Disrupt the Status Quo

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Barts-MS rose-tinted-odometer: ★★★★★ (seeing turquoise; creative turquoise Friday)

She was 42 years of age and had had MS for 16 years. After a relapse in 2016, she was switched from interferon-beta to fingolimod. Despite being NEDA-2 ( no relapses or focal MRI activity) since starting fingolimod her disability has worsened with her EDSS going from 4.5 (walking unaided for more than 300m) to 6.0 (needing a walking stick to walk 100m). Clearly, fingolimod is doing what it should do, i.e. keeping relapse and MRI activity at bay. What can we add-on to fingolimod to stop worsening disability? 

To answer this question we need to tackle smouldering MS in a creative way; one way is to use the so-called “Simon 2-stage, single-centre, phase 2, single-arm futility trial”. The Simon design comes from oncology and allows multiple treatment regimens to be compared. The idea is to screen treatments using an initial futility study and if you pass this phase you can then stop for futility but you don’t stop if there is evidence for an overwhelming effect on the outcome. A non-futile treatment can be taken forward for further testing in a phase 2b study. 

The Simon 2-stage design provides initial evidence supporting or opposing a specific treatment, which then requires confirmation. I can see us using this trial design to test the long list of potential repurposed add-on treatments we  have to tackle smouldering MS. I see no reason why we can’t use this trial design in a factorial way to test combination therapies, i.e. to build  a MS-MDT sandwich. 

The study below uses the Simon 2-stage design to test oral domperidone, an anti-nausea drug, in SPMS. The hypothesis was that the increase in the hormone prolactin-induced as a side-effect of domperidone would stimulate remyelination, which will improve or at least slowdown disability progression. Sadly it didn’t but it shows that this route is feasible.

I wonder if we could set up a ‘disruptive Simon-stage-2 trial platform’ for pwMS to run their own trials of over-the-counter medications and/or supplements. The platform will screen patients online and assess trial eligibility using PROMs (patient-related outcomes) and then randomise them to different treatment arms. The trial platform will then follow them up via smartphones using the futility design. The primary and secondary outcomes will all be self-monitored using smartphone technology. Wouldn’t it be cool if patients with progressive MS took control of their own trials and generated the evidence to support taking some of the supplements or medication a lot of pwMS take anyway; an example could be alpha-lipoic acid.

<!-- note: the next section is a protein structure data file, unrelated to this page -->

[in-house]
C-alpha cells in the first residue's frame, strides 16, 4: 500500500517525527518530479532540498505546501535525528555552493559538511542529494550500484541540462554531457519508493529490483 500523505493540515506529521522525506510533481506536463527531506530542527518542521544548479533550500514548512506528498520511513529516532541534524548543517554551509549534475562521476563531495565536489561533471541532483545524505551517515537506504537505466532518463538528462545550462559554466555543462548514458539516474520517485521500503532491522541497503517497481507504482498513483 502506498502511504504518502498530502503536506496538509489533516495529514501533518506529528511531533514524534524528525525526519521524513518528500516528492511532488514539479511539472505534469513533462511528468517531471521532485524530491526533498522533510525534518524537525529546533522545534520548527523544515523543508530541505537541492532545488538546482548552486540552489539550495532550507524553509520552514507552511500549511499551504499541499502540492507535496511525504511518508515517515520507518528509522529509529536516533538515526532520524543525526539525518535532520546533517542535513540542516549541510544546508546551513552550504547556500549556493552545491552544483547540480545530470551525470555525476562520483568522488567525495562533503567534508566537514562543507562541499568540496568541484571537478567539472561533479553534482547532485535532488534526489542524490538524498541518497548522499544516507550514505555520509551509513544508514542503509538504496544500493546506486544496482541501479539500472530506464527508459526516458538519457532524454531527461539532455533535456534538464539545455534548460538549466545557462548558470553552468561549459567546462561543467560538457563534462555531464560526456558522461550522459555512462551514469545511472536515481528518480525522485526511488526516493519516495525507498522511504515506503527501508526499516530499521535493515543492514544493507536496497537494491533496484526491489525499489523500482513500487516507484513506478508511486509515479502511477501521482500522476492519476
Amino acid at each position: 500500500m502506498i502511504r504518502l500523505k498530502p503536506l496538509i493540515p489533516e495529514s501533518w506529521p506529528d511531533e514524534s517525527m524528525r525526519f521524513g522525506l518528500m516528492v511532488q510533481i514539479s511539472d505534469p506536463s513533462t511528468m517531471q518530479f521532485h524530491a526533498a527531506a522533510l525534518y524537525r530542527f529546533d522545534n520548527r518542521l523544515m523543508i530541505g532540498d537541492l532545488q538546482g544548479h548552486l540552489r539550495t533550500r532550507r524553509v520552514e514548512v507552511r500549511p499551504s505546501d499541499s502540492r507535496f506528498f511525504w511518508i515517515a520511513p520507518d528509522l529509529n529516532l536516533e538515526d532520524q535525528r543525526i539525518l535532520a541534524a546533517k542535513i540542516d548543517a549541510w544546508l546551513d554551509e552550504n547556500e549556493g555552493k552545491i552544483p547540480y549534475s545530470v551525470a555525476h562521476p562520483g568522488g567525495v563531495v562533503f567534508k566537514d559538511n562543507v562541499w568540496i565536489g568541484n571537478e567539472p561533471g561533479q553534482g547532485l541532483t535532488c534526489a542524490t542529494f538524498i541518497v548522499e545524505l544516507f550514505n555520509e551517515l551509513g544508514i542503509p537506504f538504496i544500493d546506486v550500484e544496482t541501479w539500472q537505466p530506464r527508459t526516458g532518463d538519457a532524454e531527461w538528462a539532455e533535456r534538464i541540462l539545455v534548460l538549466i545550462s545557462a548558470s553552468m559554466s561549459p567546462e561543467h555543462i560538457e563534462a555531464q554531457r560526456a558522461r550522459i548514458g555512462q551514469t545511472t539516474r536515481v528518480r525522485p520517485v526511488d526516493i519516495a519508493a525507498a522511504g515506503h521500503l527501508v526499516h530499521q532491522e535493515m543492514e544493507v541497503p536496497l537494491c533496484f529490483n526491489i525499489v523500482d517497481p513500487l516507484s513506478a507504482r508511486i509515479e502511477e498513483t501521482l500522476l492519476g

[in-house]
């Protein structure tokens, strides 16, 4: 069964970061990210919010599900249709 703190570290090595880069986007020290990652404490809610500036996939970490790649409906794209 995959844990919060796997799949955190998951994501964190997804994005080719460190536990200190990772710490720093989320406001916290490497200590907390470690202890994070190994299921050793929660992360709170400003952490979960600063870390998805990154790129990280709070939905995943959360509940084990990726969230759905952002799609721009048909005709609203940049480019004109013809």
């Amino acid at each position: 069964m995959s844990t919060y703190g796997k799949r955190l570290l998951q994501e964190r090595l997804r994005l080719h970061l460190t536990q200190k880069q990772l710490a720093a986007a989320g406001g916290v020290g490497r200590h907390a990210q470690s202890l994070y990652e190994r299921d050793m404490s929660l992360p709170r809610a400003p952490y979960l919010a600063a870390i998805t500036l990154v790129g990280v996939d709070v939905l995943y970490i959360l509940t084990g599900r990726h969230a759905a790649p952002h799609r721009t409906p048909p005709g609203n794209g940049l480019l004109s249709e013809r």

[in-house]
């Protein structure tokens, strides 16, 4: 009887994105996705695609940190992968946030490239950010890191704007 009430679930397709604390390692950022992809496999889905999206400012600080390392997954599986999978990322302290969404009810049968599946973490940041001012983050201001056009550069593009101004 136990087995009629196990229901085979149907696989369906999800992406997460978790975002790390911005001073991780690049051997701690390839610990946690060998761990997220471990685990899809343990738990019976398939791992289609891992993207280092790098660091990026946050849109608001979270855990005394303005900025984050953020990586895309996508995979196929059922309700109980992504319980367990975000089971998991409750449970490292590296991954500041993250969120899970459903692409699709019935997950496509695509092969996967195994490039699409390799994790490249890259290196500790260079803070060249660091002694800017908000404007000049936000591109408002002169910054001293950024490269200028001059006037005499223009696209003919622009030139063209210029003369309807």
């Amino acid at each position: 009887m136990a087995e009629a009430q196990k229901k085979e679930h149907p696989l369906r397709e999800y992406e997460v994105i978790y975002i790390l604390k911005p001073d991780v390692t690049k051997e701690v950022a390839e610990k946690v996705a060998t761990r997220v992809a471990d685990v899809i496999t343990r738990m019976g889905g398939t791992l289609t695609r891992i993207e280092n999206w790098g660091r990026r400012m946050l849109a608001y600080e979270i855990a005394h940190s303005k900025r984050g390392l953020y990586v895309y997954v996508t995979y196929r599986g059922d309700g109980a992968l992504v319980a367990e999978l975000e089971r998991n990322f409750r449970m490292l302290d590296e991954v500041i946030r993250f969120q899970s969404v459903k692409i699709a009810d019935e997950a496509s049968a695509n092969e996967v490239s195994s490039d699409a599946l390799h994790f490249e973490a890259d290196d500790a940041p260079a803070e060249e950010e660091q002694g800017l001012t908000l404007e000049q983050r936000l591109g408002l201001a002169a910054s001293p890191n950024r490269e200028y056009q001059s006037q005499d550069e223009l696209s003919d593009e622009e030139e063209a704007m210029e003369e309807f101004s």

You may remember that Patients Like-Me did something similar with lithium in motor neuron disease a few years ago. The article by Paul Wicks ‘Patient Study Thyself’ highlighted below explains the process and is really asking people with disease to disrupt the status quo. I would urge you to go for it!  

Koch et al. Repurposing Domperidone in Secondary Progressive Multiple Sclerosis: A Simon 2-Stage Phase 2 Futility Trial. Neurology. 2021 May 4;96(18):e2313-e2322.

Objective: To assess whether treatment with the generic drug domperidone can reduce the progression of disability in secondary progressive multiple sclerosis (SPMS), we conducted a phase 2 futility trial following the Simon 2-stage design.

Methods: We enrolled patients in an open-label, Simon 2-stage, single-center, phase 2, single-arm futility trial at the Calgary Multiple Sclerosis Clinic if they met the following criteria: age of 18 to 60 years, SPMS, screening Expanded Disability Status Scale score of 4.0 to 6.5, and screening timed 25-ft walk (T25FW) of ≥9 seconds. Patients received domperidone 10 mg 4 times daily for 1 year. The primary outcome was worsening of disability, defined as worsening of the T25FW performance by ≥20% at 12 months compared to baseline. This trial is registered with ClinicalTrials.gov (NCT02308137).

Results: Between February 13, 2015, and January 3, 2020, 110 patients were screened, 81 received treatment, and 64 completed follow-up, of whom 62 were analyzed. The study did not meet its primary endpoint: 22 of 62 (35%) patients experienced significant worsening of disability, which is close to the expected proportion of 40% and above the predefined futility threshold. Patients with higher prolactin levels during the study had a significantly lower risk of disability progression, which may warrant further investigation. Domperidone treatment was reasonably well tolerated, but adverse events occurred in 84% and serious adverse events in 15% of patients.

Conclusions: Domperidone treatment could not reject futility in reducing disability progression in SPMS. The Simon 2-stage trial model may be a useful model for phase 2 studies in progressive MS.

Trial registration information: ClinicalTrials.gov Identifier: NCT02308137.

Classification of evidence: This study provides Class III evidence that in individuals with SPMS participating in a futility trial, domperidone treatment could not reject futility in reducing disability progression at 12 months.

Paul Wicks. Patient, study thyself. BMC Medicine volume 16, Article number: 217 (2018).

The past 15 years have seen the emergence of a new paradigm in medical research, namely of people living with medical conditions (whether patients, parents, or caregivers) using digital tools to conduct N-of-1 trials and scientifically grounded research on themselves, whilst using the Internet to form communities of like-minded individuals willing to self-experiment. Prominent examples can be found in amyotrophic lateral sclerosis/motor neurone disease (the ‘lithium study’ on PatientsLikeMe), Parkinson’s disease (‘digital patient’ Sara Riggare), and diabetes (the ‘open artificial pancreas’ of the #WeAreNotWaiting movement). Through transparency, data sharing, open source code, and publication in the peer-reviewed scientific literature, such activities conform to expected scientific conventions. However, other conventions, such as ethical oversight, regulation, professionalization, and the ability to translate this new form of relatively biased data into generalizable decisions, remain challenged. While critics worry such participant-led research merely muddies the waters of high-quality medical research and exposes patients to new harms, the potential is there to enroll millions of active minds in unravelling the wicked problems of complex medical disorders that degrade the human health span.

Conflicts of Interest